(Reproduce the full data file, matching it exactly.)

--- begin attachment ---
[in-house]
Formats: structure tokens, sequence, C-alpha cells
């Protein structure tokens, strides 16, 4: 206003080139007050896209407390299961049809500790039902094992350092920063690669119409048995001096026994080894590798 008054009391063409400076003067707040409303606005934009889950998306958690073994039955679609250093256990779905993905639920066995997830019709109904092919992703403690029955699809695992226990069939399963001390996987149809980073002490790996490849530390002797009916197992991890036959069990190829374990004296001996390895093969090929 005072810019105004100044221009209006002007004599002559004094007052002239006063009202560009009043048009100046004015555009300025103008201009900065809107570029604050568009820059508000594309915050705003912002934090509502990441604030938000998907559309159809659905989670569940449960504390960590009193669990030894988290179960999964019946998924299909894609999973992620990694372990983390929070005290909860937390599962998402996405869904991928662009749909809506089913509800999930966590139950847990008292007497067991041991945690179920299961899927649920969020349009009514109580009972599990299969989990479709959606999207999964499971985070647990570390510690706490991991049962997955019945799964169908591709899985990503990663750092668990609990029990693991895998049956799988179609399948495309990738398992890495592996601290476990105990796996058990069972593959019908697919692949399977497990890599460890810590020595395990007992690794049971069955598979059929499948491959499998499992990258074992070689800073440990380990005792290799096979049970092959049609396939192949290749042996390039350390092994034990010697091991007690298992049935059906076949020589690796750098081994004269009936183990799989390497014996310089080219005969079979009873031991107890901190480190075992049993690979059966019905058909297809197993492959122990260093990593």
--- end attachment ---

[in-house]
Formats: structure tokens, sequence, C-alpha cells
């Protein structure tokens, strides 16, 4: 206003080139007050896209407390299961049809500790039902094992350092920063690669119409048995001096026994080894590798 008054009391063409400076003067707040409303606005934009889950998306958690073994039955679609250093256990779905993905639920066995997830019709109904092919992703403690029955699809695992226990069939399963001390996987149809980073002490790996490849530390002797009916197992991890036959069990190829374990004296001996390895093969090929 005072810019105004100044221009209006002007004599002559004094007052002239006063009202560009009043048009100046004015555009300025103008201009900065809107570029604050568009820059508000594309915050705003912002934090509502990441604030938000998907559309159809659905989670569940449960504390960590009193669990030894988290179960999964019946998924299909894609999973992620990694372990983390929070005290909860937390599962998402996405869904991928662009749909809506089913509800999930966590139950847990008292007497067991041991945690179920299961899927649920969020349009009514109580009972599990299969989990479709959606999207999964499971985070647990570390510690706490991991049962997955019945799964169908591709899985990503990663750092668990609990029990693991895998049956799988179609399948495309990738398992890495592996601290476990105990796996058990069972593959019908697919692949399977497990890599460890810590020595395990007992690794049971069955598979059929499948491959499998499992990258074992070689800073440990380990005792290799096979049970092959049609396939192949290749042996390039350390092994034990010697091991007690298992049935059906076949020589690796750098081994004269009936183990799989390497014996310089080219005969079979009873031991107890901190480190075992049993690979059966019905058909297809197993492959122990260093990593």